A recent study by Gartner and the Financial Executives Research Foundation indicates that chief financial officers are becoming increasingly influential in the decisions regarding technology investments for many organizations. The study shows that the CFO's role in technology decision making has increased in the last year, with 44 percent of CFOs stating that their influence over IT investment has increased since 2010.
"The CFO and CIO are well-positioned to work together at generating business value from enterprise IT investments. However, this performance is often not achieved because of poor perceptions of IT, a parochial CFO or CIO perspective, or simply a failure to invest in the CFO-CIO relationship," said John Van Decker, research vice president at Gartner. "This year's results show that, in most organizations, the CFO and CIO work together to finance IT and provide information that supports enterprise processes. But there is also an opportunity for them to form a powerful alliance that generates more value for the enterprise.”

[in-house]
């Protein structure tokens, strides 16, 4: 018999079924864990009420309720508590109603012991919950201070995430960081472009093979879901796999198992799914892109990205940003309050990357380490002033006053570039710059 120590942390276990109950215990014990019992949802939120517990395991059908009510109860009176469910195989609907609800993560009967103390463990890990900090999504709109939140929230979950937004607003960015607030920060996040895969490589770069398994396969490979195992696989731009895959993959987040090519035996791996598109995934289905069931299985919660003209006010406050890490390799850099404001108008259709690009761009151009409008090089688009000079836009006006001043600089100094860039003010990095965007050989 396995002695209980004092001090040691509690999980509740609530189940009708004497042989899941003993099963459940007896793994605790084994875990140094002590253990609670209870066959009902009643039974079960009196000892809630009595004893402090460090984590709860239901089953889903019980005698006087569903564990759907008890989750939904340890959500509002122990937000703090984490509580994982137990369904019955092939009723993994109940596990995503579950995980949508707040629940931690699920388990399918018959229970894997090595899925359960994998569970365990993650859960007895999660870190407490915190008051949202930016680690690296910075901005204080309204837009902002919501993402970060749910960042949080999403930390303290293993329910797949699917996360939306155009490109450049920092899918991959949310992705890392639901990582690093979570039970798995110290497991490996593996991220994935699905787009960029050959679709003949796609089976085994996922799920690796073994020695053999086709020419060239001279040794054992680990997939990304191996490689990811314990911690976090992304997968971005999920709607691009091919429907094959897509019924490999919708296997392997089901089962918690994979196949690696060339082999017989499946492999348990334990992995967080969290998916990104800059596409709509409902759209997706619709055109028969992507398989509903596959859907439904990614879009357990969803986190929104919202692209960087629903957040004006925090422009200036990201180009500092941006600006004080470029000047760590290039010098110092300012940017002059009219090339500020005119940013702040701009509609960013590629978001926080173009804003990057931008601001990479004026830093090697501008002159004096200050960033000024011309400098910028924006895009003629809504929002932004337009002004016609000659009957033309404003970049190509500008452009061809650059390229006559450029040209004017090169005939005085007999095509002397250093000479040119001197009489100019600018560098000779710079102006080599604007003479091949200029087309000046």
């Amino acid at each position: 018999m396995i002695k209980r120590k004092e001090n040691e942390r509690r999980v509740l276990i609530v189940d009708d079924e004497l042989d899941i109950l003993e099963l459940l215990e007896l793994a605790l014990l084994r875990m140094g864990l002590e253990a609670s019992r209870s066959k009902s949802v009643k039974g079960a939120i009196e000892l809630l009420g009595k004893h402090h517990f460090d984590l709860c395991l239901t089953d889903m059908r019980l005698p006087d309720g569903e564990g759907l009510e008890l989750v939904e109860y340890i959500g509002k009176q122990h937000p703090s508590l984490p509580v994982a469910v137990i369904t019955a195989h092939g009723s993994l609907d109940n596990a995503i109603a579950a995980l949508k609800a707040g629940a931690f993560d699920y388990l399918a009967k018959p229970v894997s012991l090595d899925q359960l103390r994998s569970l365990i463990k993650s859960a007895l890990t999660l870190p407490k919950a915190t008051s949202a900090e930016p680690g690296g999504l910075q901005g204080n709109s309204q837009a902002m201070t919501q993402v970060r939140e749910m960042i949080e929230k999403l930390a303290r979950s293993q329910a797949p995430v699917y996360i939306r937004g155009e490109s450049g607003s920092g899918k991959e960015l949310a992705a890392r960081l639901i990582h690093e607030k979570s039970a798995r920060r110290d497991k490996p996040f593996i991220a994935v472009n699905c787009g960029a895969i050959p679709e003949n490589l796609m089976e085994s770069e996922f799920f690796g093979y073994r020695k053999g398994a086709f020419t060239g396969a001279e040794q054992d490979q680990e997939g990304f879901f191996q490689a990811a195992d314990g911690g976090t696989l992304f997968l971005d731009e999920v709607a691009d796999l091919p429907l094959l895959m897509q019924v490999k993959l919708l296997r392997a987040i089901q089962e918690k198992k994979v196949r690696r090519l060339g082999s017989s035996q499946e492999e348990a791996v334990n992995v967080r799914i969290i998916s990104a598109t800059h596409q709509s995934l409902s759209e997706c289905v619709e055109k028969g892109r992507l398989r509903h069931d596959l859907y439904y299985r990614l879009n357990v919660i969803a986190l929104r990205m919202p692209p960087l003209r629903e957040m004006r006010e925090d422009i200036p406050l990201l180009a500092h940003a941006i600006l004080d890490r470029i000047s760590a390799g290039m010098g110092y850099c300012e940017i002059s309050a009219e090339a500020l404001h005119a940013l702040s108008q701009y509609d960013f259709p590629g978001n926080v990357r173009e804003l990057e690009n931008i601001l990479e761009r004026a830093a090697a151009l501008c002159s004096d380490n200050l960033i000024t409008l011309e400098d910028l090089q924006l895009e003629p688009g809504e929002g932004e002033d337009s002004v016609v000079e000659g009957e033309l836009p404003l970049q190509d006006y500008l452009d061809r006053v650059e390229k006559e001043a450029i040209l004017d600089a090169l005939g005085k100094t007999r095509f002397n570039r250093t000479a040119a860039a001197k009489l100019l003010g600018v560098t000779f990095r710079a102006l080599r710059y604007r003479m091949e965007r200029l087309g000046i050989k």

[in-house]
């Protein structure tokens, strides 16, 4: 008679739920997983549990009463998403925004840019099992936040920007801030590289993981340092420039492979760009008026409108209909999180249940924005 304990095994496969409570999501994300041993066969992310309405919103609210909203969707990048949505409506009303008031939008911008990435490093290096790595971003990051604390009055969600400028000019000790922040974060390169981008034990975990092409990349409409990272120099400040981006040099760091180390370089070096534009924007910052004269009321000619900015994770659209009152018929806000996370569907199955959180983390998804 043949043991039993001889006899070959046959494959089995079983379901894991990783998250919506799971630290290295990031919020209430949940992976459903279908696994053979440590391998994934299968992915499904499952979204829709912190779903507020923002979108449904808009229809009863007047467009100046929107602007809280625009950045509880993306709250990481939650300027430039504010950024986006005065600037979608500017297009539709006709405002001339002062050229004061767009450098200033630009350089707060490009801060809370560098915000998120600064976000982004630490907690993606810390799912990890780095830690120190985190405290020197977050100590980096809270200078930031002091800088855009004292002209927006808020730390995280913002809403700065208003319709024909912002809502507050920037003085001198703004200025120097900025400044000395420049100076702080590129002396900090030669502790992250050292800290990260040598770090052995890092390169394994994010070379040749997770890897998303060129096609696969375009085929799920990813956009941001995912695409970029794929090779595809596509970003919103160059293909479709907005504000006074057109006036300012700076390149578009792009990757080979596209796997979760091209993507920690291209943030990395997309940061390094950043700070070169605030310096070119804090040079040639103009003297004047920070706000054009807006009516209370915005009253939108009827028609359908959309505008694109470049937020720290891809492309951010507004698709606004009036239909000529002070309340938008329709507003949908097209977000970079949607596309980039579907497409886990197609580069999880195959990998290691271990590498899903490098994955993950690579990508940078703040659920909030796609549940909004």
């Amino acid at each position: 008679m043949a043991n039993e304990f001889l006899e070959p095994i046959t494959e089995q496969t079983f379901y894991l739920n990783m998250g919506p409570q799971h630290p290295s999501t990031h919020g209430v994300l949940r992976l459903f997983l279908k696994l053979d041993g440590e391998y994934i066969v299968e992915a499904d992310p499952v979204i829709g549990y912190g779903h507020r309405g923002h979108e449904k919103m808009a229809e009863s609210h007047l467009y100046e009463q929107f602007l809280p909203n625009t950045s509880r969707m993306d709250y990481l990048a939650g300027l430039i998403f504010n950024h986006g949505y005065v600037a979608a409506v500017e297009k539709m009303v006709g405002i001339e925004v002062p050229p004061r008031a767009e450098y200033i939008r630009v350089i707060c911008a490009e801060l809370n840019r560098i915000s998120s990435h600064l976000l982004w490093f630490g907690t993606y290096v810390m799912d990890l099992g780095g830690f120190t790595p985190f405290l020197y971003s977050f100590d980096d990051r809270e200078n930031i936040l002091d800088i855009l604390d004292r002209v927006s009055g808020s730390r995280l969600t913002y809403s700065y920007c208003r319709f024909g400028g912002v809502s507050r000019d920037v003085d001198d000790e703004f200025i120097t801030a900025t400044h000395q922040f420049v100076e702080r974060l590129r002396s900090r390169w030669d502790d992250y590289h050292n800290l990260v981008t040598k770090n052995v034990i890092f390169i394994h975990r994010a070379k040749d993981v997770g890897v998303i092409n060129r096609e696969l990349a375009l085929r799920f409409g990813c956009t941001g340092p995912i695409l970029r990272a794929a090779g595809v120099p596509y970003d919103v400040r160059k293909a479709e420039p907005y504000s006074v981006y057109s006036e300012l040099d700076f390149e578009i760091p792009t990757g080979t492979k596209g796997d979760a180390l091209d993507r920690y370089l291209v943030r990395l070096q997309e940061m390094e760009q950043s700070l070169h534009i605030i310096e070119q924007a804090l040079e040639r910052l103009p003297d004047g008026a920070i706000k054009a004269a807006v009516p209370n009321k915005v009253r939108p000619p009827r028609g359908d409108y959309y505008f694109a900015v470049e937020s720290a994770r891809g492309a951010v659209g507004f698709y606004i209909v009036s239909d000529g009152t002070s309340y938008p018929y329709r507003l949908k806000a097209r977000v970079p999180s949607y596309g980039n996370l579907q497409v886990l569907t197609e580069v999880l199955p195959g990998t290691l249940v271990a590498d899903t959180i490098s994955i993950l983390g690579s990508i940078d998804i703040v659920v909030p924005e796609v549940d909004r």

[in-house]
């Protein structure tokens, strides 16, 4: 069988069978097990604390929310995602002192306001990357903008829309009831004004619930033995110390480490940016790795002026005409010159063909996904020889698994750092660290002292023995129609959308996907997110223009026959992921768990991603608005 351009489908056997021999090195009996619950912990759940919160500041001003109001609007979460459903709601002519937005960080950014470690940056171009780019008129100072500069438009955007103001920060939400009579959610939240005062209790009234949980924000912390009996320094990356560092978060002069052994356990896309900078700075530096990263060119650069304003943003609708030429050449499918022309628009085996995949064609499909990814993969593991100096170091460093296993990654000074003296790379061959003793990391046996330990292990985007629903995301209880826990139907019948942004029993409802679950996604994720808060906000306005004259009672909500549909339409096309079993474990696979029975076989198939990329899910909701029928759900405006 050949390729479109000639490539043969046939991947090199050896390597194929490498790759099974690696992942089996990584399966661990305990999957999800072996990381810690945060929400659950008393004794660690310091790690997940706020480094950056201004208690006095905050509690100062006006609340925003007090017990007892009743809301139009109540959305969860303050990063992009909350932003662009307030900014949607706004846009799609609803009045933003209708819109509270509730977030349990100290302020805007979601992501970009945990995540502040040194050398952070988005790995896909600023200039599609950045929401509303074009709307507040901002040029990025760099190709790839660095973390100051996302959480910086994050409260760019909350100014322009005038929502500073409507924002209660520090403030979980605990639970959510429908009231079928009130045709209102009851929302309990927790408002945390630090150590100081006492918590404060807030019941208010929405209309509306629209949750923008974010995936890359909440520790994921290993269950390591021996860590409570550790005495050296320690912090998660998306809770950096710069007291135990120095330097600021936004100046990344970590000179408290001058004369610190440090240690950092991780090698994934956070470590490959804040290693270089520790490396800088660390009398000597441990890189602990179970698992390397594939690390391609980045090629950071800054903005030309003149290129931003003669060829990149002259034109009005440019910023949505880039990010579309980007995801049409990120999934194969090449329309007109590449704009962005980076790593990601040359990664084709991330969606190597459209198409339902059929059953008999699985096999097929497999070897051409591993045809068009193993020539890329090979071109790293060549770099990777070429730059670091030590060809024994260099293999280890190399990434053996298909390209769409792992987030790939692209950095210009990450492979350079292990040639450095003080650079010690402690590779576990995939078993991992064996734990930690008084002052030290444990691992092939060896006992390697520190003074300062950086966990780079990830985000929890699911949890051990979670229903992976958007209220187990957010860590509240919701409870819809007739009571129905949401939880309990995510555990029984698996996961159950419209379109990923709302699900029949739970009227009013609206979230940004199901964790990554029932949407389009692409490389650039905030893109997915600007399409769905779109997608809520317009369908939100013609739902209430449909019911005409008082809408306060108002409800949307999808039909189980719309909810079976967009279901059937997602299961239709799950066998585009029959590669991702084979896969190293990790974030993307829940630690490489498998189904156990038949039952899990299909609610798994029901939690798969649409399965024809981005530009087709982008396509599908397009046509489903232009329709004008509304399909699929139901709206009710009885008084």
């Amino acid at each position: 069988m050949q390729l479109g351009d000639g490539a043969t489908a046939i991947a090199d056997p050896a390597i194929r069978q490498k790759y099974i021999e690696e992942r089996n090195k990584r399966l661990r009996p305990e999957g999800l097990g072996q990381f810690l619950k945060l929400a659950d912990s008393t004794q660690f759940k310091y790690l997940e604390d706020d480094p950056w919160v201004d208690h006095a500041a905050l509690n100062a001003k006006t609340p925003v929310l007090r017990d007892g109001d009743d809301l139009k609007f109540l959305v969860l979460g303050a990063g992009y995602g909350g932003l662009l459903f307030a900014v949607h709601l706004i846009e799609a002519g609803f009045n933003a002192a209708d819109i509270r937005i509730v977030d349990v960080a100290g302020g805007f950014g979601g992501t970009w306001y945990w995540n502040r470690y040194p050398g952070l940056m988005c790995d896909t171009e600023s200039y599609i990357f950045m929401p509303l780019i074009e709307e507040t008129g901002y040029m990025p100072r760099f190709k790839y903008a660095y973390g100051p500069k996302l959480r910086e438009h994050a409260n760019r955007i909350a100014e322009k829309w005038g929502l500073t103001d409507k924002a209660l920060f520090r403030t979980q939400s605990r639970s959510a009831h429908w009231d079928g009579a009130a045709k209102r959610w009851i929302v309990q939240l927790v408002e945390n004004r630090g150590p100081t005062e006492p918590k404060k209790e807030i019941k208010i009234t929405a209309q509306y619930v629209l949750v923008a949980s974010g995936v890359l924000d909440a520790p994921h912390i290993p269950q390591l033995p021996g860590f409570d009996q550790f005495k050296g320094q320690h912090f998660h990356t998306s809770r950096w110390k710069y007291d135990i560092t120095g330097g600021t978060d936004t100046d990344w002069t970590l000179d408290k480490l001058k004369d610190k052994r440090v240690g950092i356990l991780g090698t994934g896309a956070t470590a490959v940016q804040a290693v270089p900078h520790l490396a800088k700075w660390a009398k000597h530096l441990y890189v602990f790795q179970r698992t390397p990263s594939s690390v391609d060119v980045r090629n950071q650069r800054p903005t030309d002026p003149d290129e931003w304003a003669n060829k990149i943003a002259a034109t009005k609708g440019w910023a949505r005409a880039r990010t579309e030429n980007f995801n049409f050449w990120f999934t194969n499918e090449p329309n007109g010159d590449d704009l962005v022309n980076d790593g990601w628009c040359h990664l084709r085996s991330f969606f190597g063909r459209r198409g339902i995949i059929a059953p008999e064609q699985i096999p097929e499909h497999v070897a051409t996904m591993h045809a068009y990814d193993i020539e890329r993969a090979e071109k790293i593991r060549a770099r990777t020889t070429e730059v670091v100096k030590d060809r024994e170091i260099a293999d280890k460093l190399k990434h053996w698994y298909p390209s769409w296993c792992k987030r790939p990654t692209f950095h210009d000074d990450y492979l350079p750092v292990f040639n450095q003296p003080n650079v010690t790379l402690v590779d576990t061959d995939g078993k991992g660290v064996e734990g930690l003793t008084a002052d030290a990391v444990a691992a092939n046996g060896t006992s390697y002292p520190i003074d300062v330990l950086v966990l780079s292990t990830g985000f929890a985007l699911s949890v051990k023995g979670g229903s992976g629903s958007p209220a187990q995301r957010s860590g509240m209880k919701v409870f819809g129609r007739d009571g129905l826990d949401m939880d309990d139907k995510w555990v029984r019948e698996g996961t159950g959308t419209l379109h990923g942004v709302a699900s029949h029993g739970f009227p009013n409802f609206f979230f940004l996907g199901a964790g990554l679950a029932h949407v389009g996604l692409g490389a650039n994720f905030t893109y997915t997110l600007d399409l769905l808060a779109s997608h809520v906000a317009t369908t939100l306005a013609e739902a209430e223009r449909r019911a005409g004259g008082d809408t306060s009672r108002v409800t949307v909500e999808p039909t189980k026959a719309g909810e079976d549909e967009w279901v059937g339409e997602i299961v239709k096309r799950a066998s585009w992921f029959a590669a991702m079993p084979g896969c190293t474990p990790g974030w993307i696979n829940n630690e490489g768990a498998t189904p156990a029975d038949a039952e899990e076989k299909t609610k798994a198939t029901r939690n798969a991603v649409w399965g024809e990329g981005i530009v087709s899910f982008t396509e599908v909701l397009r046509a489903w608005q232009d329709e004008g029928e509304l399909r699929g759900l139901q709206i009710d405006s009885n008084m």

While CFOs don't strictly decide who receives funding within an organization, they are powerful influencers and strict enforcers of policies and decisions. Further, CFOs often have greater access to, and involvement with, senior business governance groups, and usually have strong influence and credibility with the CEO and board.
International management consultant James Robertson ups the ante by stating flatly that CEOs should be responsible as enterprise “custodians of ERP.” “Fundamentally the CEO is the custodian of the integrated view of the business,” says Robertson. “It is one of the principal functions of the CEO: get all the divisions and functions of the business to pull together coherently. Inherently, only the CEO can be the custodian of the ERP or the data warehouse and business intelligence systems. There is no practical alternative. I have repeatedly seen sub-optimal ERP implementations … where the lack of CEO custody is a significant and frequently dominant factor in an unsatisfactory situation.”
This is a clear departure from where we were as little as three years ago, when a blog on cio.com pointed the finger at ERP as the reason CFOs and CEOs dislike IT. What goes around comes around.
As the Gartner report notes, enterprise organizations are being challenged to adapt as technologies intersect (e.g., social, mobile, cloud, information) and the data that result from their adoption and deployment (within and beyond the enterprise) expand exponentially.
In this environment, ERP remains a core tool for leveraging data, one that CEOs and CFOs as well as CIOs must attend to. We are seeing this in increased executive participation, from funding to implementation to ongoing operation and maintenance.
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